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Pipe organ restoration reveals original glazier Print E-mail

J Goodwin Stained Glass recently had the privilege of playing a small role in the restoration of the historically significant pipe organ of All Saints Church in Roos, Yorkshire.

The organ was built by Karl Christian Reiter of Hull in 1881, and is one of only two known to survive in an unmodified condition. The masonary repairs and timber work were carried out by F Kemp & Son of Skirlaugh, the organ was expertly restored and rebuilt by Harrogate-based Peter Wood & Son, and the front pipes were beautifully reinstated to their original design using colour matched paint by John McWilliams, the church warden.

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Lancashire firm plays major role in restoration of remote Scottish castle Print E-mail

TSB Ironcraft of Rishton, near Blackburn in Lancashire, played a major part in the three-year restoration project at the historic Mingary Castle on the west coast of Scotland, which was completed last year.

TSB are a small family business who have been involved with the manufacture and installation of wrought iron products for over 12 years.

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The wait is over for cast aluminium colours – 26 colours in 7 days Print E-mail

Heritage Cast Aluminium gutters and downpipes are a cost-effective alternative to Cast Iron being lighter and therefore easier to handle and fix; non-corrodible and durable with a life expectancy of 40 years and still 100% recyclable. The BBA approved in-house factory applied Polyester Powder Coated (PPC) Heritage Cast Aluminium gutters and downpipes in a choice of 26 standard colours are now consistently being delivered in 7 - 10 days.

Aluminium is already the low maintenance option for guttering but the factory applied PPC has a life expectancy of at least 15 years in heavily polluted areas and 20 elsewhere, and extends the life of the product beyond 40 years. Only periodic maintenance is advised; applying a warm soapy water solution to bring back the original appearance while checking for joint integrity and removing any accumulated debris at the same.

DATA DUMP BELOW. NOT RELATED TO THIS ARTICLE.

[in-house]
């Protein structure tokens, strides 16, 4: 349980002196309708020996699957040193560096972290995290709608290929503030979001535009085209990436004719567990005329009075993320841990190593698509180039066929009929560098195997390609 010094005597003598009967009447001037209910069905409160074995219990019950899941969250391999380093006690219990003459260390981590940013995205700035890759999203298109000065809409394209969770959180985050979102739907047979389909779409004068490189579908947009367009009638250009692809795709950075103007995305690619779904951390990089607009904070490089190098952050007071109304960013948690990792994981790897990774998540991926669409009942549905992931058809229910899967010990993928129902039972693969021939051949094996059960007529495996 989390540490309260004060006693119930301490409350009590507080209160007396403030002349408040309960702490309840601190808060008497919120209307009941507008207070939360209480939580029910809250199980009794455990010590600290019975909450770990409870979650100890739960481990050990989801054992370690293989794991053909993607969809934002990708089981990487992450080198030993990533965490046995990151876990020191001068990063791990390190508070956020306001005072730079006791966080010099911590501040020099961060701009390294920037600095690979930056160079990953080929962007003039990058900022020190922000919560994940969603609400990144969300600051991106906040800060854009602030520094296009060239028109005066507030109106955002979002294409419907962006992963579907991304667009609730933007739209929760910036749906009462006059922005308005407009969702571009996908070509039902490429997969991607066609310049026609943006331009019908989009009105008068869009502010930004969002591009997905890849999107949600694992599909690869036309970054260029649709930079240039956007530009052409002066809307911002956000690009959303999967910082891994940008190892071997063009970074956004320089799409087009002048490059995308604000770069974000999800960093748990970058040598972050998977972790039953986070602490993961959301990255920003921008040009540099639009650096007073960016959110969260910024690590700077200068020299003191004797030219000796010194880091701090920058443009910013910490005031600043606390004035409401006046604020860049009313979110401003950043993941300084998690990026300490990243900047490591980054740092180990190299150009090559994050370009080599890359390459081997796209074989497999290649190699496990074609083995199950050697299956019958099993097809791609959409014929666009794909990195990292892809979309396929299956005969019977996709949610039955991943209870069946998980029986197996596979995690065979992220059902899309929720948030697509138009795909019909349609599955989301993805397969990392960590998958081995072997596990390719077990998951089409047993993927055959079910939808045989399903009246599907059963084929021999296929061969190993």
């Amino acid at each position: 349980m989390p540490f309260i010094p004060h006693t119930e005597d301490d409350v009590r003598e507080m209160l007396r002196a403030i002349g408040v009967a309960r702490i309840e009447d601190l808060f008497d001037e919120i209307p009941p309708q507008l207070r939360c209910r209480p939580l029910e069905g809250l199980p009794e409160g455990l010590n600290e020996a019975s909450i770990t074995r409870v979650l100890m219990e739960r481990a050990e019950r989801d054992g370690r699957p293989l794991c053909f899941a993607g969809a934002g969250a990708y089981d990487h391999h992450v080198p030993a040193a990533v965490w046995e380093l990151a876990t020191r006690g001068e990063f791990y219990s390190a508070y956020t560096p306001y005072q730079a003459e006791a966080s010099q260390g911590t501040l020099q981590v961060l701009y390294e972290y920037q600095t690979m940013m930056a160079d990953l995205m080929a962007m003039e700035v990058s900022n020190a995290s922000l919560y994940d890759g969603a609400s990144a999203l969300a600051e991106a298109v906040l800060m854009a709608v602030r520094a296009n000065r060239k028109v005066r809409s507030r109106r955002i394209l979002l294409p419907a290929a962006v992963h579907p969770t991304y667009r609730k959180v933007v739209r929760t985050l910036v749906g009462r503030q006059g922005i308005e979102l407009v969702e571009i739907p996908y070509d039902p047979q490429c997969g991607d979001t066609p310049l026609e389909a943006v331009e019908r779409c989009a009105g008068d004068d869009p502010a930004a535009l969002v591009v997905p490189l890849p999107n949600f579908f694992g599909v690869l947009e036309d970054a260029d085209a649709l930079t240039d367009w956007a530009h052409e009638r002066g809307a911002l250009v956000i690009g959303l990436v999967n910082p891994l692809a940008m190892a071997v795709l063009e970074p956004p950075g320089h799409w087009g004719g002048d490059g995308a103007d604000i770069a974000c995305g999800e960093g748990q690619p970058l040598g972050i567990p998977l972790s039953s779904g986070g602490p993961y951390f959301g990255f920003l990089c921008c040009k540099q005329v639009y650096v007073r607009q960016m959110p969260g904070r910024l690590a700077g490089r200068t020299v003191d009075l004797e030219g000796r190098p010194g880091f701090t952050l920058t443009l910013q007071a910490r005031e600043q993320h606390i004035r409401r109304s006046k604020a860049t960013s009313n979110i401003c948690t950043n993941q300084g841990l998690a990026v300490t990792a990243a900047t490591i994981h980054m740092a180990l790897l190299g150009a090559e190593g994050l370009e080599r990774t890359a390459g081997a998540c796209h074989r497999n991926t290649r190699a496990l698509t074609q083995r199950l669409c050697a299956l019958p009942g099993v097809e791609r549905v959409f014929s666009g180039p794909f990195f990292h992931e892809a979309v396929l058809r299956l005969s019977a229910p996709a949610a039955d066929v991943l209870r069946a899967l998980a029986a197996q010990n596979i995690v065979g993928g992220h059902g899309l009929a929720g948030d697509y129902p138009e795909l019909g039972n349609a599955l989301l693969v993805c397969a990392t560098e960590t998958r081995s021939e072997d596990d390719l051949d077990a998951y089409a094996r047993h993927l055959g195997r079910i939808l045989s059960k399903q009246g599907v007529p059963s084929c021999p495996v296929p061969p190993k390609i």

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The care and repair of our built heritage Print E-mail

The Yorkshire Dales have a stunningly beautiful range of both listed and non-listed buildings, each with its own unique history and stories to tell, writes old and listed building specialist Kevin Woods.

They stand as a tribute to the craftsmanship of our forbears, ranging from imposing castles, stately homes, parish churches and manor houses to simply-built workers’ cottages, field barns and dry-stone walls.

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Jay Stubbs, a self-employed leadworker from Essex, scoops Young Leadworker of the Year 2017 prize Print E-mail

After a tough practical assessment at the LSA back in March, we are delighted to announce that Jay Stubbs, 26 years old, from Hornchurch in Essex is the LSA 2107 Young Leadworker of the Year.Jay received his award as part of The Roofing Awards 2017, organised by the NFRC.

Jay, who is self-employed and trades as LDN Leadwork Ltd, beat two other top candidates to the title – Callum Thornhill, a self-employed leadworker trading as CT Leadworks Ltd from Kirton in Lincolnshire; and Shane White, a self-employed Leadworker trading as SW Leadworks Ltd from Wiveliscombe in Somerset.

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Bringing back the terracotta glow at historic church Print E-mail

A major project just completed at St Catherine’s Parish Church in Horwich near Bolton, restores original terracotta features that were suffering from over a hundred years of weathering. More than 100 new blocks, manufactured by Darwen Terracotta (DTL) in Blackburn have been installed by Lambert Walker Limited under the supervision of Buttress Architects in Manchester.

St Catherine’s is noted for its magnificent West window, framed in terracotta and part of the initial phase of construction undertaken between 1897 and 1902. “Time had not been kind, the prevailing weather had eroded joints permitting water ingress resulting in secondary frost damage to some of the blocks,” observed DTL director Jon Almond. In total over 100 blocks were identified that had been damaged beyond repair including sills, mullions and window surrounds as well as wall copings and buttress units.

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Caroe team appointed for HLF community development project in Marylebone, London Print E-mail